Geek Beat #11- The Timey-Wimey Facts of Doctor Who

Geek Beat #11- The Timey-Wimey Facts of Doctor Who

Doctor Who, the pop culture phenomenon and longest running sci-fi TV show in history, has amassed not only a huge fan base but a deep and thorough production history. Catch up on your Doctor Who knowledge with select timey-wimey facts.

Originally launched as an educational children’s show

Sydney Newman, Head of Drama at BBC, sought to create a series that would bring families together after Saturday night football. The goal of Doctor Who was to educate young children in history and science, featuring figures such as Alexander the Great, Winston Churchill, Vincent Van Gogh, and Rosa Parks.

Michael Jackson as The Doctor?

Back in the 80s, Paramount Pictures expressed interest in producing a Doctor Who movie for American audiences. The preferred casting choice was Michael Jackson, who was enjoying accolades from the film Moonwalker. The back up casting choice was Bill Cosby. Paramount eventually scrapped the project in 1988.

Episodes lost to time and space

Between 1967 and 1978, the BBC deleted archived episodes of various series in order to save space. Since these episodes did not have backups, many were lost for good. 97 episodes of Doctor Who’s first six seasons also became victim to this purge, although audio-only snippets remain from die-hard fans who recorded the episodes at home. Careful restoration is underway in an attempt to salvage and piece together these episodes.

The TARDIS vs. the Metropolitan Police

The BBC fought for six years to gain the rights for the TARDIS’ police box design. Their opponent was the Metropolitan Police who had originally created and used the boxes to do their police work. The BBC eventually claimed victory when they noted that since the Metropolitan police had not used the phone booths for decades, the design was now more closely associated with Doctor Who.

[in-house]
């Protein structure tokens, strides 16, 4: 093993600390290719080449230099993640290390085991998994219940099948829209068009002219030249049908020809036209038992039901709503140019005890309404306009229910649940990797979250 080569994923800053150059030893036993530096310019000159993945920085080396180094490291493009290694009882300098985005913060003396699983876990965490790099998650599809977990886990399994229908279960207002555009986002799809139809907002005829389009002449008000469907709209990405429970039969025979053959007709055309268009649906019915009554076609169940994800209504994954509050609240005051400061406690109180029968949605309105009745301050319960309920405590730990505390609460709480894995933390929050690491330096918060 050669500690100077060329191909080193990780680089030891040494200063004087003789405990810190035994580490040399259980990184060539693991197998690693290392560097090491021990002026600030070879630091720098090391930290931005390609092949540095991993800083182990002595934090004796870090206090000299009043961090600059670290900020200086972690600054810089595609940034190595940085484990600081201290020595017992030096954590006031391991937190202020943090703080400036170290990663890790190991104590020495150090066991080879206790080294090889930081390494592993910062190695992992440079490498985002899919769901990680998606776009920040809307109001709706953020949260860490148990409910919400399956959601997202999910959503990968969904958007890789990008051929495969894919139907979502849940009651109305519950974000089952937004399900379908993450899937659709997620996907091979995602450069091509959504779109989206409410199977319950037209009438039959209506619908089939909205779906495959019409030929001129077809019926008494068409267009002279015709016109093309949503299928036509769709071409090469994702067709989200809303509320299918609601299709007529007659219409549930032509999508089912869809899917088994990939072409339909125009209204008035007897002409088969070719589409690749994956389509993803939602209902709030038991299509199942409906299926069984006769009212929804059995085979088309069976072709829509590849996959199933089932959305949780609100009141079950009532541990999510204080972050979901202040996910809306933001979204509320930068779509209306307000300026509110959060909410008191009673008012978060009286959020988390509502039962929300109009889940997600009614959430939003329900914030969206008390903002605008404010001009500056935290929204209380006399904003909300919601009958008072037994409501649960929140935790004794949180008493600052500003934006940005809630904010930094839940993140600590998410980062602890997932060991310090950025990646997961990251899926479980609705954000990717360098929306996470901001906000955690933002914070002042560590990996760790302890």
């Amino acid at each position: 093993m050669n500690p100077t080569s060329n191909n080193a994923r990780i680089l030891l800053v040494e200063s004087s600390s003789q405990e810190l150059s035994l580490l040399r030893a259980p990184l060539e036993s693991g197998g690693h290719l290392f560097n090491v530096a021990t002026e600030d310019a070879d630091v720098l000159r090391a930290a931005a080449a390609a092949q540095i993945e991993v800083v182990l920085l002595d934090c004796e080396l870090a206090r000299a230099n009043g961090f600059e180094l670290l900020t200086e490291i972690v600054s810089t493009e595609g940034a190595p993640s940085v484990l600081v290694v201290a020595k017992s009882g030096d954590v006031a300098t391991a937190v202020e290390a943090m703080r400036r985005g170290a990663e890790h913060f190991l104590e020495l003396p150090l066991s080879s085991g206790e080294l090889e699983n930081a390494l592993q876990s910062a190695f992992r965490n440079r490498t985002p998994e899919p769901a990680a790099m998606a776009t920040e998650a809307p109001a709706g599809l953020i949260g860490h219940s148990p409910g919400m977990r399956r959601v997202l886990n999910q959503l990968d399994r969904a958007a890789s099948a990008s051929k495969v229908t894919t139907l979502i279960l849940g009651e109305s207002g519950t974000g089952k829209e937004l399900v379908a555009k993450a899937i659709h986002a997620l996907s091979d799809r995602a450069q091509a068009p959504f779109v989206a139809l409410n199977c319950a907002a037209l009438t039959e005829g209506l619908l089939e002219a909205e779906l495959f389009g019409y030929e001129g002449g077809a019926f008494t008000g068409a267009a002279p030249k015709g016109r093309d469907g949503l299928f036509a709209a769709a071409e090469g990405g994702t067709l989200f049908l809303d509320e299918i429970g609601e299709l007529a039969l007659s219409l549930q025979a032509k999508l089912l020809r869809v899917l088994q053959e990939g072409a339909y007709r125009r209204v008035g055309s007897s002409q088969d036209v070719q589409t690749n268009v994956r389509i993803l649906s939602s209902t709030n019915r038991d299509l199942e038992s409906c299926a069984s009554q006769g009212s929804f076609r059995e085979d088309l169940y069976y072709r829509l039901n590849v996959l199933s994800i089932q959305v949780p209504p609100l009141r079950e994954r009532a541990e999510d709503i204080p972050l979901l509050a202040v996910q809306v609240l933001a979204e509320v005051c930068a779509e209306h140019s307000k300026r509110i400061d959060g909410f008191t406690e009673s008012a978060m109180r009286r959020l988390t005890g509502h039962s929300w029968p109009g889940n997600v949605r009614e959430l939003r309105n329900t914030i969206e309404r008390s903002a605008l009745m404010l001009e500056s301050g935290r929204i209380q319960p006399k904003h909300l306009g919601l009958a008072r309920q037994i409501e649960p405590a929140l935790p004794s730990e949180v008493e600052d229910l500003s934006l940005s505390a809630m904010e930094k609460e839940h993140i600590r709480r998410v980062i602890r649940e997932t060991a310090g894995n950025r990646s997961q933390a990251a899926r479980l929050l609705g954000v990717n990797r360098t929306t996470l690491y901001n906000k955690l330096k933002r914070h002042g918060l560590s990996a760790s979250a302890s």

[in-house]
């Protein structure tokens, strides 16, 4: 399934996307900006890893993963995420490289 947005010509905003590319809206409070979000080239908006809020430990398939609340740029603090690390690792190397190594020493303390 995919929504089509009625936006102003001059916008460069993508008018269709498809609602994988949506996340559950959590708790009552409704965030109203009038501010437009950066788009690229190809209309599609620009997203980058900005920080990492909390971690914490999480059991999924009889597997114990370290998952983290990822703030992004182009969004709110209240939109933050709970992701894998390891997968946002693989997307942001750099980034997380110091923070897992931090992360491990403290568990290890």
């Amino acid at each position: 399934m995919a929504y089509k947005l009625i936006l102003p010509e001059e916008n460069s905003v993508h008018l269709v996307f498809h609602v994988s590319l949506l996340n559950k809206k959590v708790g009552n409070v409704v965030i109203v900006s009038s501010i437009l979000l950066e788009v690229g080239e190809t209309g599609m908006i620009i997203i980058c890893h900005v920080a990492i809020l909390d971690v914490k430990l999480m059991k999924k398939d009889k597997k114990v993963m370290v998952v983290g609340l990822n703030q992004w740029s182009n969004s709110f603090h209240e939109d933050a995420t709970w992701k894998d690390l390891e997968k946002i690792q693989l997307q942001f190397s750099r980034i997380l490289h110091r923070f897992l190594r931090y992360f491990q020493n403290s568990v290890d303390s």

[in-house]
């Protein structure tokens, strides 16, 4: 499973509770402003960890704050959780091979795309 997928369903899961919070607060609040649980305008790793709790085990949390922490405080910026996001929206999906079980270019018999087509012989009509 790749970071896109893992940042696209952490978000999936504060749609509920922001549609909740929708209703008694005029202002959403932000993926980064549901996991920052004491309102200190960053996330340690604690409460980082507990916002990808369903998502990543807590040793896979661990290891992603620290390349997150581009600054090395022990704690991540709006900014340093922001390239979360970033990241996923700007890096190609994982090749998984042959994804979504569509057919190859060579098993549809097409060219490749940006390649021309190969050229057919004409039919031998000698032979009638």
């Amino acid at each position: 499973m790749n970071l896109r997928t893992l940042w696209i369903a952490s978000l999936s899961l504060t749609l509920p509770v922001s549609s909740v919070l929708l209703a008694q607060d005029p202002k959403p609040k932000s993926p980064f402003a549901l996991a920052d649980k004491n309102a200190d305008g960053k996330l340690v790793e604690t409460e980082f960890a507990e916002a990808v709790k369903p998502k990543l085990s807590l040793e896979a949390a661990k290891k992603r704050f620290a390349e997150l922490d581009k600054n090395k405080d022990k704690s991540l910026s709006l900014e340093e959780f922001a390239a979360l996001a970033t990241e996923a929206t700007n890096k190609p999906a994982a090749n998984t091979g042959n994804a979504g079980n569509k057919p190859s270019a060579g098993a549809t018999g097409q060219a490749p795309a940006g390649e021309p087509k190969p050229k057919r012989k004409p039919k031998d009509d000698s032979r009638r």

What's that noise? How the TARDIS sound was created

When composer Brian Hodgson was tasked with creating the sound effects of the TARDIS landing, he was stumped. How would a time machine sound when it appears out of thin air? After some tinkering, Hodgson dragged a set of his mother’s keys across a gutted piano’s strings. After playing the recording reverse and adding a bang sound to signify the TARDIS landing, he found the sound he needed.

Old Who and Nu Who: Awards

Despite being a mainstay of British television, Doctor Who only picked up a Royal Television Society Award and a Writers’ Guild of Great Britain award during its first run between 1963 and 1989. After the 2005 reboot of “Nu Who”, Doctor Who went on to win dozens of awards, including scoring nominations from the British Academy of Film and Television Arts and National Television Awards.

Are you a Doctor Who fan? Know some cool facts we missed? Let us know on our social media. Allons-y!